Much of this knowledge is suppported by research carried out by the Poinars. Based upon meticulous analyses of numerous amber specimens collected from Lebanese (dating from 130-135 mya), Burmese (99-105 mya), and Canadian deposits (77-79 mya), the authors develop their main theme; the Cretaceous was a warm, moist world filled with voracious swarms of biting insects that transmitted deadly diseases that could have caused the demise of the dinosaurs. While acknowledging that an asteroid impact brought a catastrophic end to the Cretaceous and the non-avian dinosaurs, the authors ask;had the dinosaurs already been staggering towards extinction due to the combined effects of deadly diseases, parasitic infestations, and intense competition with insects?
To this end, the Poinars find that ancient arthropod mouthparts were adequate for dining on dinosaur blood and flesh, regardless of the microstructure of the dinosaurs' skin and whether they were warm- or cold-blooded. I was especially fascinated with the authors' discovery of blood preserved in the guts of these noxious pests, which appears to be dinosaur blood. Further, and even more tantalizing, they have electron micrographs of blood infected with different vertebrate pathogens, suggesting that ancient arthropods acted as vectors even 100 million years or more ago, spreading deadly disease organisms throughout the population.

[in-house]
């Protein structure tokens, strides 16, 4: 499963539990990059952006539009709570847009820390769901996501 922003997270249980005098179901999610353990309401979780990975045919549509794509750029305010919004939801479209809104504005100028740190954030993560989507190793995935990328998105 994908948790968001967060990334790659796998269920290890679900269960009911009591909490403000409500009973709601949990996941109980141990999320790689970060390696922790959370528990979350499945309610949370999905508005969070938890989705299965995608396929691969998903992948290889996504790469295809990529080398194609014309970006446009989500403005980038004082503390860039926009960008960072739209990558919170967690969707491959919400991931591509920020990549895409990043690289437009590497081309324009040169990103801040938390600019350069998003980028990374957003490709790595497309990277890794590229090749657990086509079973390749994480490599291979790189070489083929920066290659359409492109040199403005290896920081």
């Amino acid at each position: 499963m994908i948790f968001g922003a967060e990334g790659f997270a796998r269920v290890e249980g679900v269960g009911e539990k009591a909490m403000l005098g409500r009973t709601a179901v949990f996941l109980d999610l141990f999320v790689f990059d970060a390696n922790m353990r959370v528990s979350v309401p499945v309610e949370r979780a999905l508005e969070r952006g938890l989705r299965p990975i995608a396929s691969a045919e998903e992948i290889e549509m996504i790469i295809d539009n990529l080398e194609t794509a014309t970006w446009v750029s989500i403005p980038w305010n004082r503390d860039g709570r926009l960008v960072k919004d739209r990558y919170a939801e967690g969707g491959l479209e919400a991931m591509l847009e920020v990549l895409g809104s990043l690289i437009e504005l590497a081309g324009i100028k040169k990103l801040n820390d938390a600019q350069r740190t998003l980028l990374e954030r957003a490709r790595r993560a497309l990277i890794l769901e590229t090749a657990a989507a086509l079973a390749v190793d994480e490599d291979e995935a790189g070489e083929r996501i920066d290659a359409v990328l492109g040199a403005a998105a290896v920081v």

After describing the beneficial (to dinosaurs) role of arthropods during the Cretaceous, the Poinars add detail to their argument in chapters 11-19. They begin by describing the benefits of feeding on blood, and then they focus on specific blood-feeding arthropod groups; biting midges, sand flies, mosquitoes, blackflies, horseflies and deerflies, fleas and lice, ticks and mites, and then they discuss parasitic worms that live within ancient vertebrates. They move on to describe their discovery of Cretaceous diseases (especially Paleoleishmania proterus and Paleohaematoproteus burmacis, which are accompanied by electron micrographs) in ancient biting insects and provide an overview for the evolution of pathogens. Oddly, they erroneously mention that Plague is caused by a Rickettsia (Plague is caused by the bacteria, Yersinia pestis).